A record of domain name must be name server ?

Kevin Darcy kcd at chrysler.com
Thu Sep 11 15:20:54 UTC 2014

On 9/11/2014 3:47 AM, Matus UHLAR - fantomas wrote:
> On 10.09.14 18:13, Kevin Darcy wrote:
>> No, what I'm saying is that if
>> example.com owns an A record, and
>> www.example.com owns an A record, then
>> where does point?
> Completely your decision.
>> Some people will point it at example.com, some will point it at 
>> www.example.com. What you get is a mish-mosh. No consistency.
> Do not mix multiple A and PTR. they are just different things.
> You are creating issues where there are none.
The issue is consistency. If you give admins choices where to point a 
PTR, and the RFCs don't provide any clear guidance, you're going to get 
inconsistent results.

If you make "www" a CNAME to apex, then the RFCs are clear that you 
can't point the PTR to the "www" name. The *only*legal*choice* is to 
point the PTR at the apex name. You're going to get *much*more* 
consistent results.

Consistency is a good thing, isn't it? Sure, the earth isn't going to 
fall off its axis of rotation just because of the way people point their 
A and PTR records, CNAME or don't CNAME. But if we can nudge people in 
the direction of consistency, and there is no downside, why wouldn't we 
do that? That's what "best practices" are all about -- impelling people 
towards processes/methods/conventions that ultimately benefit 
*everyone*. Greatest good for the greatest number, and all that.
>> If, on the other hand, www.example.com is a CNAME to example.com, 
>> then it's crystal clear where the reverse record will point -- 
>> example.com. There is no ambiguity or option for inconsistency.
> If you point www CNAME @, the 'www' will have both MX and NS records 
> same as
> example.com.  Which may e.g. cause rejectd on backup MX hosts, apparently
> not designed to receive mail for www.example.com.
So, is it better that mail sent erroneously to www.example.com fall 
through the RFC 5321 algorithm and attempt to be delivered to the A 
record? That host is almost certainly is a *web* server and quite likely 
to not even be listening on port 25. After some period of time, the user 
ultimately gets a "connection timed out, still retrying" NDR and 
scratches their head trying to figure out what went wrong. Meanwhile, 
the sending MTA keeps on retrying, web server sees "garbage" traffic on 
an off-port and generates ICMP packets back to the source. In the "CNAME 
to @" scenario, at least the mail gets rejected promptly by a *mail* 
server, you have a nice clear audit trail on the server side and a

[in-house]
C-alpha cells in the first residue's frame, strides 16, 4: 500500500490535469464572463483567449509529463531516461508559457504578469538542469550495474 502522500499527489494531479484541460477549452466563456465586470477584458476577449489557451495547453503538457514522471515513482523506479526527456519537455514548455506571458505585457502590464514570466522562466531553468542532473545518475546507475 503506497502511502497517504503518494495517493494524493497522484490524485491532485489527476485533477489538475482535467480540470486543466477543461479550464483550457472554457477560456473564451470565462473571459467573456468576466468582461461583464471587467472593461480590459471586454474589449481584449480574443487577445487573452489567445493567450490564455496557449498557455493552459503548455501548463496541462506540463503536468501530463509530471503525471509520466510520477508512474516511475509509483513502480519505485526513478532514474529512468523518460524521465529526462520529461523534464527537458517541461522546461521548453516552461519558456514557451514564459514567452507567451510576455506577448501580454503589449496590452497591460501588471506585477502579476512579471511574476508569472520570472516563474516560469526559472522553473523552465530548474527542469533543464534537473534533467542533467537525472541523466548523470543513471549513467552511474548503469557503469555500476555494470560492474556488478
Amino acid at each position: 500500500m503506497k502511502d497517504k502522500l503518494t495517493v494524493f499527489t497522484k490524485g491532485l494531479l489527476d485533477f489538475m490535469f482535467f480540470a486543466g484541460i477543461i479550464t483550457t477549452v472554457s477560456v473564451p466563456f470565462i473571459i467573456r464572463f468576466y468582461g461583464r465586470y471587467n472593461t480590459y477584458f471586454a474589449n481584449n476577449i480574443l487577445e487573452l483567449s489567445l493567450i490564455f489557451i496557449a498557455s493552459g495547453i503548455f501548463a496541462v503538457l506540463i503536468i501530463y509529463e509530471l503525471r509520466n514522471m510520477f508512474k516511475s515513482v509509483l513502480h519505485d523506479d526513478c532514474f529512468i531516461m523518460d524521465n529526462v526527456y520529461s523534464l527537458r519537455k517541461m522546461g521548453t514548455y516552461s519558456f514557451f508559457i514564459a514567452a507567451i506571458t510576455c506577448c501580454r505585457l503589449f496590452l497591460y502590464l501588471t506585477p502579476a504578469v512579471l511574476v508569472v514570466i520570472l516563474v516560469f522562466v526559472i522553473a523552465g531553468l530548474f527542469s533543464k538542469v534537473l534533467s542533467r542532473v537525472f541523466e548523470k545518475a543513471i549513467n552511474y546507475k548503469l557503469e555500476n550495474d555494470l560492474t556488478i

meaningful error message (e.g. "I don't accept mail for the 
www.example.com domain") back to the user.

(Yes, I'm aware that there was a proposal recently discussed on the 
DNSOP list for an MX-target convention to denote "no mail service 
offered here". That would presumably solve the problem I cited in the 
previous paragraph. But AFAIK that proposal is many years away from 
widespread adoption, and even if adopted, it puts an extra burden on the 
DNS admins to populate the "no service" MX record, which, again, is 
going to produce inconsistent results -- some admins will remember to do 
it; many won't).

Obviously, if one wants mail for example.com and www.example.com to be 
delivered to *different* MX targets, then "CNAME to @" isn't an option. 
But in the general case, where you don't want mail to www.example.com to 
be deliverable *at*all*, "CNAME to @" is quite a viable option; 
arguably, a *better* option, since the failure mode is faster and 
cleaner than directing MTAs to try to deliver mail, as per RFC 5321, to 
a web server.

> The same applies for all other RRs for exmaple.com Alan named crap.
Actually, the only other RR type that Alan enumerated specifically was 
NS, which operates on entirely different principles, and serves a 
significantly different function, than MX-based mail routing. Who would 
be looking up www.example.com with QTYPE=NS? Is that even a plausible 
use-case scenario?

What other RR types do you have in mind? SRV records? They have their 
own defined naming structure, which effectively precludes apex naming. 
TXT records used for SPF purposes? Worst case for that is that the same 
hosts trusted to send mail for example.com are also trusted to send mail 
for www.example.com -- but *sending* mail servers are presumably under 
the control (directly or indirectly) of the domain owner, so the 
potential for negative fallout seems rather minimal. Something else? Are 
you thinking that a LOC record should be differentiated between "www" 
and apex, if the web server is physically in a different datacenter than 
the corporate headquarters of the domain owner?

                                                                 - Kevin

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